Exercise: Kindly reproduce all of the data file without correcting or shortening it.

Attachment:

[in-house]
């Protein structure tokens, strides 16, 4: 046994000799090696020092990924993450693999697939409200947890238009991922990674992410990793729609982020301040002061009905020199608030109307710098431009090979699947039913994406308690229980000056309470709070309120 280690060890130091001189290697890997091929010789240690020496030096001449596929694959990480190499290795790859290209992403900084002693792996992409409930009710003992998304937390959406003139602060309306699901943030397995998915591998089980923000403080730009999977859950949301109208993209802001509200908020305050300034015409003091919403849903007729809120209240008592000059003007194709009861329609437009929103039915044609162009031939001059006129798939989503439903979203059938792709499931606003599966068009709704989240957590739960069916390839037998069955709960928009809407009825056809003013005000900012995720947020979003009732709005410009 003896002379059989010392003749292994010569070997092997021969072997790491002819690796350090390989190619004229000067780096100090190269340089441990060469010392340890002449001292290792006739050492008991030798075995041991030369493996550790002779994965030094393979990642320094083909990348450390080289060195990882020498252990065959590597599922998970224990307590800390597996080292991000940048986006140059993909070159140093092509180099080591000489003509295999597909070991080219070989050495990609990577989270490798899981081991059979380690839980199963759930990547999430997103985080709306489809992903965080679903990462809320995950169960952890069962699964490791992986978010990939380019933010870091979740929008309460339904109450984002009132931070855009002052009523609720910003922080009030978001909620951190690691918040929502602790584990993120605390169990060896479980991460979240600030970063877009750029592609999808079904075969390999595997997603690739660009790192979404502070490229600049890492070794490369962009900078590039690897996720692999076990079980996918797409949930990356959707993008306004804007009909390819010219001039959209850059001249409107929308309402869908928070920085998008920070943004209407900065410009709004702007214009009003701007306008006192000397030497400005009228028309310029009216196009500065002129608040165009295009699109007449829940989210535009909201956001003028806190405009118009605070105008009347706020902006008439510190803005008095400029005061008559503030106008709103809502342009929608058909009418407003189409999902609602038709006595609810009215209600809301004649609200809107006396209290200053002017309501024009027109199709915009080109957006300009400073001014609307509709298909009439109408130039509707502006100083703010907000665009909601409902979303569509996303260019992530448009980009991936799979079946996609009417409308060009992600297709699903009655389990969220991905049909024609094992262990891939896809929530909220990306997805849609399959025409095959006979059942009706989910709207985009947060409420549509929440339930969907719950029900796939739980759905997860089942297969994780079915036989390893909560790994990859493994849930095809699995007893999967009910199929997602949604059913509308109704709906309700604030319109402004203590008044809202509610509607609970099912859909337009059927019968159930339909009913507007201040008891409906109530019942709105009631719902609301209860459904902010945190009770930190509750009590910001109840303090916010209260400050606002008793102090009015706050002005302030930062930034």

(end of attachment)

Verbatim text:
[in-house]
């Protein structure tokens, strides 16, 4: 046994000799090696020092990924993450693999697939409200947890238009991922990674992410990793729609982020301040002061009905020199608030109307710098431009090979699947039913994406308690229980000056309470709070309120 280690060890130091001189290697890997091929010789240690020496030096001449596929694959990480190499290795790859290209992403900084002693792996992409409930009710003992998304937390959406003139602060309306699901943030397995998915591998089980923000403080730009999977859950949301109208993209802001509200908020305050300034015409003091919403849903007729809120209240008592000059003007194709009861329609437009929103039915044609162009031939001059006129798939989503439903979203059938792709499931606003599966068009709704989240957590739960069916390839037998069955709960928009809407009825056809003013005000900012995720947020979003009732709005410009 003896002379059989010392003749292994010569070997092997021969072997790491002819690796350090390989190619004229000067780096100090190269340089441990060469010392340890002449001292290792006739050492008991030798075995041991030369493996550790002779994965030094393979990642320094083909990348450390080289060195990882020498252990065959590597599922998970224990307590800390597996080292991000940048986006140059993909070159140093092509180099080591000489003509295999597909070991080219070989050495990609990577989270490798899981081991059979380690839980199963759930990547999430997103985080709306489809992903965080679903990462809320995950169960952890069962699964490791992986978010990939380019933010870091979740929008309460339904109450984002009132931070855009002052009523609720910003922080009030978001909620951190690691918040929502602790584990993120605390169990060896479980991460979240600030970063877009750029592609999808079904075969390999595997997603690739660009790192979404502070490229600049890492070794490369962009900078590039690897996720692999076990079980996918797409949930990356959707993008306004804007009909390819010219001039959209850059001249409107929308309402869908928070920085998008920070943004209407900065410009709004702007214009009003701007306008006192000397030497400005009228028309310029009216196009500065002129608040165009295009699109007449829940989210535009909201956001003028806190405009118009605070105008009347706020902006008439510190803005008095400029005061008559503030106008709103809502342009929608058909009418407003189409999902609602038709006595609810009215209600809301004649609200809107006396209290200053002017309501024009027109199709915009080109957006300009400073001014609307509709298909009439109408130039509707502006100083703010907000665009909601409902979303569509996303260019992530448009980009991936799979079946996609009417409308060009992600297709699903009655389990969220991905049909024609094992262990891939896809929530909220990306997805849609399959025409095959006979059942009706989910709207985009947060409420549509929440339930969907719950029900796939739980759905997860089942297969994780079915036989390893909560790994990859493994849930095809699995007893999967009910199929997602949604059913509308109704709906309700604030319109402004203590008044809202509610509607609970099912859909337009059927019968159930339909009913507007201040008891409906109530019942709105009631719902609301209860459904902010945190009770930190509750009590910001109840303090916010209260400050606002008793102090009015706050002005302030930062930034």